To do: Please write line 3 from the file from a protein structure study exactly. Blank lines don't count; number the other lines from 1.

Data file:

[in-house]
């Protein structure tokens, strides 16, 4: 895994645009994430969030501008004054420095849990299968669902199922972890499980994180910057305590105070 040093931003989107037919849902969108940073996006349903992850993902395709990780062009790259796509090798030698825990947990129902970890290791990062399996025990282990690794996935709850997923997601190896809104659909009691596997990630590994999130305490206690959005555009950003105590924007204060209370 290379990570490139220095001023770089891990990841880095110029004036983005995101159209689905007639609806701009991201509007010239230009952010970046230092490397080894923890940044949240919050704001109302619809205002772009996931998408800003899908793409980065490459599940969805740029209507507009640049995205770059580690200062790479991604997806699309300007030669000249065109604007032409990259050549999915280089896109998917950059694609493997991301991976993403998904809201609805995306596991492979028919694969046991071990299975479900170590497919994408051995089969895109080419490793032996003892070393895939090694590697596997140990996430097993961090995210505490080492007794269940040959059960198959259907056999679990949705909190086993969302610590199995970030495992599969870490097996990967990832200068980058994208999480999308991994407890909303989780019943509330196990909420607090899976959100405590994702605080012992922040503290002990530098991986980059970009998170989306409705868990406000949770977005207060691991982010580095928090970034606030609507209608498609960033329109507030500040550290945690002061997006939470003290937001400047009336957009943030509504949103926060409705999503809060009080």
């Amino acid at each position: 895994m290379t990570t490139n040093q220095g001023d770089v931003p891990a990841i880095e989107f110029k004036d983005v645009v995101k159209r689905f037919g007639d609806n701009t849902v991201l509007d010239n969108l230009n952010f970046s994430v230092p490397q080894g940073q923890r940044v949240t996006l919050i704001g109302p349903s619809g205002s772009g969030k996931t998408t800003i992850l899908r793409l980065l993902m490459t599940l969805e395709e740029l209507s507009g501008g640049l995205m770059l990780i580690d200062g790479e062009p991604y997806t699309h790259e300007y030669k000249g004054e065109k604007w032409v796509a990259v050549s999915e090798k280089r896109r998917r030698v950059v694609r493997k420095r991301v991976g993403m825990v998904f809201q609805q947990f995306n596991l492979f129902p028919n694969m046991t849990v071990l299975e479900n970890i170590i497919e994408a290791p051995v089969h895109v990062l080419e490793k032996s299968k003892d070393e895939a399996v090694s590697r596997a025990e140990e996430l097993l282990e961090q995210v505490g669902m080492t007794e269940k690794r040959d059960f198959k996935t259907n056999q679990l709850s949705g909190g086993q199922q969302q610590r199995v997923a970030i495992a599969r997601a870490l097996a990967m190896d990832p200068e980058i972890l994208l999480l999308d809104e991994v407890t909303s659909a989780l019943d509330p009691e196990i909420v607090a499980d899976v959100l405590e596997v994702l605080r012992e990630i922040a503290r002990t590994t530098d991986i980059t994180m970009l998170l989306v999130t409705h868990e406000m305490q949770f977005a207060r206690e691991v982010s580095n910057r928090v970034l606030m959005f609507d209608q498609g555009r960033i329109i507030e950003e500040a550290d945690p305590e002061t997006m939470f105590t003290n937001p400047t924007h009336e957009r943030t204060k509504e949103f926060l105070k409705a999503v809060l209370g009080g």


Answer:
């Amino acid at each position: 895994m290379t990570t490139n040093q220095g001023d770089v931003p891990a990841i880095e989107f110029k004036d983005v645009v995101k159209r689905f037919g007639d609806n701009t849902v991201l509007d010239n969108l230009n952010f970046s994430v230092p490397q080894g940073q923890r940044v949240t996006l919050i704001g109302p349903s619809g205002s772009g969030k996931t998408t800003i992850l899908r793409l980065l993902m490459t599940l969805e395709e740029l209507s507009g501008g640049l995205m770059l990780i580690d200062g790479e062009p991604y997806t699309h790259e300007y030669k000249g004054e065109k604007w032409v796509a990259v050549s999915e090798k280089r896109r998917r030698v950059v694609r493997k420095r991301v991976g993403m825990v998904f809201q609805q947990f995306n596991l492979f129902p028919n694969m046991t849990v071990l299975e479900n970890i170590i497919e994408a290791p051995v089969h895109v990062l080419e490793k032996s299968k003892d070393e895939a399996v090694s590697r596997a025990e140990e996430l097993l282990e961090q995210v505490g669902m080492t007794e269940k690794r040959d059960f198959k996935t259907n056999q679990l709850s949705g909190g086993q199922q969302q610590r199995v997923a970030i495992a599969r997601a870490l097996a990967m190896d990832p200068e980058i972890l994208l999480l999308d809104e991994v407890t909303s659909a989780l019943d509330p009691e196990i909420v607090a499980d899976v959100l405590e596997v994702l605080r012992e990630i922040a503290r002990t590994t530098d991986i980059t994180m970009l998170l989306v999130t409705h868990e406000m305490q949770f977005a207060r206690e691991v982010s580095n910057r928090v970034l606030m959005f609507d209608q498609g555009r960033i329109i507030e950003e500040a550290d945690p305590e002061t997006m939470f105590t003290n937001p400047t924007h009336e957009r943030t204060k509504e949103f926060l105070k409705a999503v809060l209370g009080g």